“In recent years and especially in the past months, there has been sensationalized news coverage about the controversial adoptions of Native American children into non-tribal families or their placement into foster care. Given the unfortunate coverage and several heartbreaking cases, it’s important to think back on how we got here….
“Prior to the passage of the Indian Child Welfare Act…it had become apparent that Native American children were systematically being taken from their homes and either put up for adoption or placed in foster care….In a repeat of the forced boarding school era, tribal nations were once again being told that to save their children, they had to be removed from their communities and cultures.
“…ICWA…was meant to solve a very real identity problem for Native American children, help loving families stay together and also prevent unnecessary holes in tribal communities. But most importantly, it sought—and still aims—to ensure children live in the environment where they are best cared for and most loved.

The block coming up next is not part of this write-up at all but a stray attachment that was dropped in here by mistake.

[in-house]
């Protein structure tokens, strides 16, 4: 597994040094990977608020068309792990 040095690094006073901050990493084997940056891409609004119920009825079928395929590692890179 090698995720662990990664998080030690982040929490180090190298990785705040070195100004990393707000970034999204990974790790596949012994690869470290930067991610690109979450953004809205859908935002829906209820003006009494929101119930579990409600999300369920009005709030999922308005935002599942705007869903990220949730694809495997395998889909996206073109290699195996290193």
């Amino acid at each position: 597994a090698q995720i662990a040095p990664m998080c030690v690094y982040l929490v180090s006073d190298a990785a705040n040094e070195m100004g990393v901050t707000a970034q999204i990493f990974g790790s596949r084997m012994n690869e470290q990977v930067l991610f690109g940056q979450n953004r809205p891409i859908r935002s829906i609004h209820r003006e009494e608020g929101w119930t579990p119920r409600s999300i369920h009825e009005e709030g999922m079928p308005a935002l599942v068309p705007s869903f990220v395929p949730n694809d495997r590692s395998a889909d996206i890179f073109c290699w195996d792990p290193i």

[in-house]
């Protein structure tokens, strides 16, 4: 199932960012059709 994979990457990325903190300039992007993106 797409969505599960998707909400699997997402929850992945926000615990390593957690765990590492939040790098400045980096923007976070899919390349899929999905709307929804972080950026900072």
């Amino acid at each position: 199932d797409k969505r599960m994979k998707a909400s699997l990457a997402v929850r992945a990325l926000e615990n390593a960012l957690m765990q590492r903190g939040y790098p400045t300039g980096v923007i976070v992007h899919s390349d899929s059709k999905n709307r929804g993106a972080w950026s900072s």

“….ICWA provides guidance and requirements for legal separations, including private adoptions and foster care placements. But similar to the Hague convention that regulates international adoptions, ICWA encourages tribal nations to make a reasonable effort to facilitate a tribal adoption first—preferably with a family member.
“….As legislators, we must ensure that ICWA continues to serve the best interests of Native American children and prevent their safety from being jeopardized….We should be careful about the language we use and the laws we put forward, and ultimately, when interpreting or revising ICWA, we should reflect on what is best for Native American children.”